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Energy Department employee Chris Burris

Service Branch:  United States Air Force (USAF) and California Air National Guard (CANG)

Years of Service: USAF – 4+ (February 1987 to October 1991). CANG – 3+ (October 1987 to June 1994). Total 8+ years

Would you like to share any details of your military history, awards you may have received or other accomplishments?

As an active USAF member, I obtained the rank of Sergeant. After completing training at Lowry AFB in Colorado, I served at Hill AFB in Utah, Upper Heyford Royal AFB in England, and Langley AFB in Virginia. I received 2 Achievement Medals and 1 Commendation Medal for my service. I also received an Inspector General 'Professional Performer' award during a Unit Effectiveness Inspection while serving in Europe. This award inspired me to learn more about and ultimately join the Office of Inspector General.

Please take a moment to reflect on your thoughts when considering your service uniform.  What does your service uniform represent to you?

My service uniform represented more than just me. It represented this nation, those who wore it before me, and those that still wear it today. It stood for honor, pride, and strength that makes this nation what it is today.

Teamwork is essential across many contexts in life.  Please share how your service in the military cultivated an appreciation for the value of teamwork.  Do you draw from these experiences, or what similarities exist, when working within teams at the DOE?

My military service created the "me" I am today. It taught me that service is not an "I" thing, it is a "we" thing. We are stronger together than we are apart. My military service and OIG service has taught me that together we can achieve anything together. DOE is stronger when working together. The mission of the OIG serves to improve DOE's teamwork by strengthening its integrity, economy, and efficiency of its programs and operations. The OIG is an important part of the DOE team.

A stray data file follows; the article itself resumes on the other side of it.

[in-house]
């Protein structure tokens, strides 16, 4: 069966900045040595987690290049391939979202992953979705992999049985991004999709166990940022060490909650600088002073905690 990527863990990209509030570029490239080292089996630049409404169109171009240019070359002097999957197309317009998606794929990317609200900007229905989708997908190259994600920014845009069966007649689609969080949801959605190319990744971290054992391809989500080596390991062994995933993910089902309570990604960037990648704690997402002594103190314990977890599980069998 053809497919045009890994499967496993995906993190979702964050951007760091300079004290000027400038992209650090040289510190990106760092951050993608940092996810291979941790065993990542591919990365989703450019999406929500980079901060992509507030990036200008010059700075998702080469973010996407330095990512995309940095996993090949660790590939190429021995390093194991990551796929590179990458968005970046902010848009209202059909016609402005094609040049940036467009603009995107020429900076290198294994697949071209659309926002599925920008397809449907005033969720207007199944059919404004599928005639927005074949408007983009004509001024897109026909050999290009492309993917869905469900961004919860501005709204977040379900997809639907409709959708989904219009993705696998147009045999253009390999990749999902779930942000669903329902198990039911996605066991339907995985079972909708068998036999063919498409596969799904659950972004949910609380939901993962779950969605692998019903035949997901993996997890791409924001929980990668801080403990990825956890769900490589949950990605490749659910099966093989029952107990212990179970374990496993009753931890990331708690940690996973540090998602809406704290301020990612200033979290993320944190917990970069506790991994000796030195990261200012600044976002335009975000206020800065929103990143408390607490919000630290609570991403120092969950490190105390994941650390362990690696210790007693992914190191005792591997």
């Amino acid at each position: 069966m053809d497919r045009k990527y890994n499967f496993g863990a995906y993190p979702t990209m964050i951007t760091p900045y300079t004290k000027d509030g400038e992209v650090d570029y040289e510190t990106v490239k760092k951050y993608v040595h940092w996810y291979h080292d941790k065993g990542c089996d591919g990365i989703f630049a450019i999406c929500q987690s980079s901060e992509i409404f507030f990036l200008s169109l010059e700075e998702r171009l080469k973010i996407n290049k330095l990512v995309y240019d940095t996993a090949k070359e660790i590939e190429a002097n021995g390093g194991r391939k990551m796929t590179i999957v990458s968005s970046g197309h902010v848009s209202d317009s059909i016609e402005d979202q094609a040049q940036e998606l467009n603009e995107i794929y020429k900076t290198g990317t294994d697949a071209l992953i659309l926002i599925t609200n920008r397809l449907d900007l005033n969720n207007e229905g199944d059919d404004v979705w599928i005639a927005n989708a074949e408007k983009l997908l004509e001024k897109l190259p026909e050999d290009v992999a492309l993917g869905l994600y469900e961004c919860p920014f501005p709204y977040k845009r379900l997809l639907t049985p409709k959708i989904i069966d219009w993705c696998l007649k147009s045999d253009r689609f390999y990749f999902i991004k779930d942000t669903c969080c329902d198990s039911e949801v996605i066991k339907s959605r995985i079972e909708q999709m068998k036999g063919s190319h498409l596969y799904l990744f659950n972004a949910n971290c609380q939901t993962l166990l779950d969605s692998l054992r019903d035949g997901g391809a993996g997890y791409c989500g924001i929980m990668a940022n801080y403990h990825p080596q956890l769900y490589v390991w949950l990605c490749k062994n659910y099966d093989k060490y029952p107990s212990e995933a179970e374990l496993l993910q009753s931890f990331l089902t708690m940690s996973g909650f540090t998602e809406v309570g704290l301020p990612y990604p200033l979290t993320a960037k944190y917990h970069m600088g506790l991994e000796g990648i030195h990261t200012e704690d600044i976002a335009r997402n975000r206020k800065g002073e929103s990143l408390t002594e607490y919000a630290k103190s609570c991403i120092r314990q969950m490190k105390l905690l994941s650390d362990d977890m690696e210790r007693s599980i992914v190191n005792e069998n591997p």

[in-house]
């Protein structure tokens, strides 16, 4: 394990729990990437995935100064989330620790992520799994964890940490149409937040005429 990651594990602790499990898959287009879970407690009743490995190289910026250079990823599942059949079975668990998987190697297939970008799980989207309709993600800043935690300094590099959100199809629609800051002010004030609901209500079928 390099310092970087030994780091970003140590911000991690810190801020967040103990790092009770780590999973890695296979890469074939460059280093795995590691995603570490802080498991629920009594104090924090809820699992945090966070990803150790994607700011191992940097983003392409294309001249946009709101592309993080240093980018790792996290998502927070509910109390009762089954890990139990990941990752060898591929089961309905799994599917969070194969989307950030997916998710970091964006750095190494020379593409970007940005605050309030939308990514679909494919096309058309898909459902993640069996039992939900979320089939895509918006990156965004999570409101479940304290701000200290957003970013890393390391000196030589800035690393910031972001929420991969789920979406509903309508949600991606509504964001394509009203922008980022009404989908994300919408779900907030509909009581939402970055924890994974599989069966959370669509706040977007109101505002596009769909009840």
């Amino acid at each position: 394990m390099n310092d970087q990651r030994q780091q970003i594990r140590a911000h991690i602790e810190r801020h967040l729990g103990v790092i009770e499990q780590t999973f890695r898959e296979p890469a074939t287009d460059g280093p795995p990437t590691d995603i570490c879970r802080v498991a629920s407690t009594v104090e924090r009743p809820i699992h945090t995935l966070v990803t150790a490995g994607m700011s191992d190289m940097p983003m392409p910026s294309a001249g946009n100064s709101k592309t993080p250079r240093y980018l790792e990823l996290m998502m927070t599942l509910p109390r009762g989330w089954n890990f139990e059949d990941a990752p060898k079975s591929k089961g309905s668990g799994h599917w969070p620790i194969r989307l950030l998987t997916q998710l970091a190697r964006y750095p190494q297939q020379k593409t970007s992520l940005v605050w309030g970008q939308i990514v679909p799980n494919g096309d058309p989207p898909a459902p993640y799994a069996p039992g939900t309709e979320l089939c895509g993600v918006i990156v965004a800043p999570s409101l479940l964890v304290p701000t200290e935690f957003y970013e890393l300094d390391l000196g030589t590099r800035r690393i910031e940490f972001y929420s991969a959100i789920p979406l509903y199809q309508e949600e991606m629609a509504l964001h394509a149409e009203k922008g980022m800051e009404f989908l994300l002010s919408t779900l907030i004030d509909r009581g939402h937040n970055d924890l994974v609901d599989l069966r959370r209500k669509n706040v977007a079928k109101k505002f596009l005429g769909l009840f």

Military service can have a profound and lasting impact on those who serve. Your perspective is unique in having seen both the military and the civilian sides of service.  What story could you share of service before self? 

For over 27 years, the Federal Government has served as my employer. Below are two stories that stand out and tell my story of service before self.

In 1988, while serving in the USAF, I received an Achievement Medal for courage displayed during a life-threatening emergency. During the routine destruction of unserviceable munitions, 70,000 pounds of solid rocket propellant pre-maturely ignited while 20+ servicemen, including me, surrounded the immediate area. The resulting mass fire consumed all exposed munitions, equipment, and threatened to detonate 600 pounds of high explosives. The USAF recognized my actions that day as courageous and awarded me with a medal.

In 2003, as an OIG Special Agent, I received the Assistant Inspector General for Investigations (AIGI) 'Investigator of the Year' Honorary Award. I received this award for the self-less service, time, and efforts investigating fraud, waste, and abuse within DOE programs and operations.

What inspired your interest the agency, and how did your prior service prepare you to join the DOE’s workforce?

During my military service, I had the opportunity to work with and maintain accountability of our nation's nuclear stockpile. The DOE's mission to ensure the integrity and safety of the nation's nuclear weapons inspired me to apply and work for the DOE. The OIG participates in this effort by investigating those who would hurt that effort (suspect counterfeit items, etc.). My military service helped prepare me by allowing me to see the readiness of those weapons on the front lines.

Your talents contribute to an innovative and vibrant scientific ecosystem important for matters of national security, energy technologies, and economic prosperity.  How does your role, whether directly or indirectly, allow the agency to continue push the frontiers of science?

Over my 20 years with DOE, I have indirectly helped the agency push the frontiers of science by investigating and helping bring to justice those that have committed crimes against the DOE, including contract and cyber-crimes. My role may not be science itself; however, I have directly contributed on several occasions when criminals attempt to interfere with or scientists falsely claim to contribute to the innovative and vibrant scientific ecosystem.

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